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Alaska as a Jewish Refuge

Lawrence Bush
July 3, 2017

The new 49-star American flag was first raised (in Fort McHenry in Baltimore) on this date in 1959, following the admission of Alaska as the 49th U.S. state. Twenty-one years earlier, the Alaska Territory had been proposed as “a haven for Jewish refugees from Germany and other areas in Europe where the Jews are subjected to oppressive restrictions” by Interior Secretary Harold L. Ickes, following Germany’s Kristallnacht pogrom. Because Alaska was a territory and not a state, U.S. immigrant quotas would not apply. Ickes had toured Alaska to discuss improving its economy and bolstering security against a feared Japanese attack. The Slattery Report (named for Ickes’ undersecretary) suggested four locations in Alaska for Jewish resettlement, including Baranof Island and the Mat-Su Valley. According to Moment magazine, Ickes’ diary declared that “President Roosevelt wanted to move 10,000 settlers to Alaska each year for five years, but only 10 percent would be Jewish ‘to avoid the undoubted criticism’ the program would receive if it brought too many Jews into the country.” The idea, however, “went nowhere.” Yet “fears that Jews would not be able to make it in Alaska were unfounded. Jews were among the earliest settlers of ‘the Last Frontier,’ and had played a major role in putting it on the American map.” It was “‘because of the Jewish presence that Alaska was developed when it was,’ says Alaska historian Patti Moss, who lives in Juneau, the state capital in southeastern Alaska. ‘The first banks: Jewish people. Railroads: Jewish financing. The first college: East Coast Jewish money. The entire infrastructure of Alaska was built by Jewish people, Jewish money and Jewish knowledge.’ ”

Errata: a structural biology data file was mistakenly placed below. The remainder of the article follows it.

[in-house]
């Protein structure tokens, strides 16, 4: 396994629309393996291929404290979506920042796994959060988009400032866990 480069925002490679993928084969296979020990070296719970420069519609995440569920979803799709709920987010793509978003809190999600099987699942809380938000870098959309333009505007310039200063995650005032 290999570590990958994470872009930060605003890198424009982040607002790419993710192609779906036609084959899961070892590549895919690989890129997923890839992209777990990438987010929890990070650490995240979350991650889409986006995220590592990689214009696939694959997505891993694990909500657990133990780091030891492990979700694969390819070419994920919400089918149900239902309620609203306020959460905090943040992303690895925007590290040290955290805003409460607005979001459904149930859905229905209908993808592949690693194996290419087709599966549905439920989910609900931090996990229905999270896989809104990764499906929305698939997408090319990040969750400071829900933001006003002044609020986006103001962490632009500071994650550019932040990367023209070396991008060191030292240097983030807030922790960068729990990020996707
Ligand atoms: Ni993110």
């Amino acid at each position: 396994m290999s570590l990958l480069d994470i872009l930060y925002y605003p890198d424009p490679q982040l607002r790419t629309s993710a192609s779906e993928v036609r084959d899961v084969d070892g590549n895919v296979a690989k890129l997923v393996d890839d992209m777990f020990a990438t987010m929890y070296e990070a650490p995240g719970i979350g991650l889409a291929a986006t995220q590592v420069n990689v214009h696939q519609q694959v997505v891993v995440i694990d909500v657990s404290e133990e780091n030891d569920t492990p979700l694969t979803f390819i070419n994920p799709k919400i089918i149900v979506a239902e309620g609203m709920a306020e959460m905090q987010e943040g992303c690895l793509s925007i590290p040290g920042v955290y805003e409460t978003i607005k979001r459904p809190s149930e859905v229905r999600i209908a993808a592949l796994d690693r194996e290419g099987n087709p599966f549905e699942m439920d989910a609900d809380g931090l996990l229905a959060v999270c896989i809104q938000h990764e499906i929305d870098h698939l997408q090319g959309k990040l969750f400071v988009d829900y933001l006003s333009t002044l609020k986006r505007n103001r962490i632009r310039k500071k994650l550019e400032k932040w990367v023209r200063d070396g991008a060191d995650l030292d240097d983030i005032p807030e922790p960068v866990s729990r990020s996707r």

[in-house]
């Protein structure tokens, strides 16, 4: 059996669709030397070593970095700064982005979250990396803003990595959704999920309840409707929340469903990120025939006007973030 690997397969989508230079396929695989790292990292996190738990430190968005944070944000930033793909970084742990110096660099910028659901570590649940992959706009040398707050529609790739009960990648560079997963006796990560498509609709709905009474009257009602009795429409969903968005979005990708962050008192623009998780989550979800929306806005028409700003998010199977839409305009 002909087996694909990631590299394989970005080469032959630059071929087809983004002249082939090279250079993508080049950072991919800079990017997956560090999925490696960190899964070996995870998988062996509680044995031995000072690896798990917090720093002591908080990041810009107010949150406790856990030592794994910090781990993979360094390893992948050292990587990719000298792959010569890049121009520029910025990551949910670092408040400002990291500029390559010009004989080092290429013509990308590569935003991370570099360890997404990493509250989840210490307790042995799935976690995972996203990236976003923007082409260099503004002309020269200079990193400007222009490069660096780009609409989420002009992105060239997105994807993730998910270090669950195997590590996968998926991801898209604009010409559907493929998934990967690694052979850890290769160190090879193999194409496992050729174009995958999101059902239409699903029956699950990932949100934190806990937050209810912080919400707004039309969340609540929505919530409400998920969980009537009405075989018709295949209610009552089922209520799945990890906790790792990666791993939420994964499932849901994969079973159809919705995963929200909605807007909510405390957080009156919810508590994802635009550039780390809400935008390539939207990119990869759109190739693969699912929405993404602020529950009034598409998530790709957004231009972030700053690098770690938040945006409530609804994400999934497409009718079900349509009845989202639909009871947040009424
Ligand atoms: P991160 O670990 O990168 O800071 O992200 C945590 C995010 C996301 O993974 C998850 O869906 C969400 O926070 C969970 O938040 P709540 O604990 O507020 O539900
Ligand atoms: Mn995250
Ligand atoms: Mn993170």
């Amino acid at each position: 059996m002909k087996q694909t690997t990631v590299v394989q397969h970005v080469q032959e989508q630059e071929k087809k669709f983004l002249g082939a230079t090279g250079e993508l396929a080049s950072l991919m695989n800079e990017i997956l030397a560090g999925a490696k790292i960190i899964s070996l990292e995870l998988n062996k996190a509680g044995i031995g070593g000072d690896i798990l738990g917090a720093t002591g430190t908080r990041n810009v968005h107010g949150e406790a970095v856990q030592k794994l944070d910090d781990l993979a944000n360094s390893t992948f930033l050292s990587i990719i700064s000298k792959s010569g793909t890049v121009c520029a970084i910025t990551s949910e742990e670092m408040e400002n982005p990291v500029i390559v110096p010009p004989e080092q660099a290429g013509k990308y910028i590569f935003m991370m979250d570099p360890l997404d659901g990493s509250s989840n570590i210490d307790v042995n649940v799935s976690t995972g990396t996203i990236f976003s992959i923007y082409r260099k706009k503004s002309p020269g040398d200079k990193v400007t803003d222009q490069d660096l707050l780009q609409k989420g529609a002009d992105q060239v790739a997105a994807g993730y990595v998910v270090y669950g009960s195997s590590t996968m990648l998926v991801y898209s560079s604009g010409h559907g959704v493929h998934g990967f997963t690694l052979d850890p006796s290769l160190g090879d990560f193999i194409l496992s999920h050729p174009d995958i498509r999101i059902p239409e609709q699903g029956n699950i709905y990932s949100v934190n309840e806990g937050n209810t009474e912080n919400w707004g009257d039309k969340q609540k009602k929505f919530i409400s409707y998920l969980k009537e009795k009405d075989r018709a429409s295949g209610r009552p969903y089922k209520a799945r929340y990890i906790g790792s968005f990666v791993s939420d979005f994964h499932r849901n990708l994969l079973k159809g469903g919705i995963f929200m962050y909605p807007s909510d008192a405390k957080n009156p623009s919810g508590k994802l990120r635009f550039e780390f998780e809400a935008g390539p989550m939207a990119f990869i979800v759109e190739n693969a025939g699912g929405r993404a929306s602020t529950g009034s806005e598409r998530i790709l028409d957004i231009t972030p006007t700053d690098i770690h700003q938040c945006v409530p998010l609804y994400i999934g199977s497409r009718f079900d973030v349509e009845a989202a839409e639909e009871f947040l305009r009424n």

“The territory’s Jews could not . . . convince their fellow Alaskans to welcome the latest group of European Jews in need of a new home. Alaskan Jews were deeply concerned about the Nazi threat to their brethren in Europe . . . but the plan was not supported by Ernest Gruening, Alaska’s longest-serving territorial governor and most influential Jew.” --Moment

​​​​Lawrence Bush edited Jewish Currents from 2003 until 2018. He is the author of Bessie: A Novel of Love and Revolution and Waiting for God: The Spiritual Explorations of a Reluctant Atheist, among other books. His new volume of illustrated Torah commentaries, American Torah Toons 2, is scheduled for publication this year.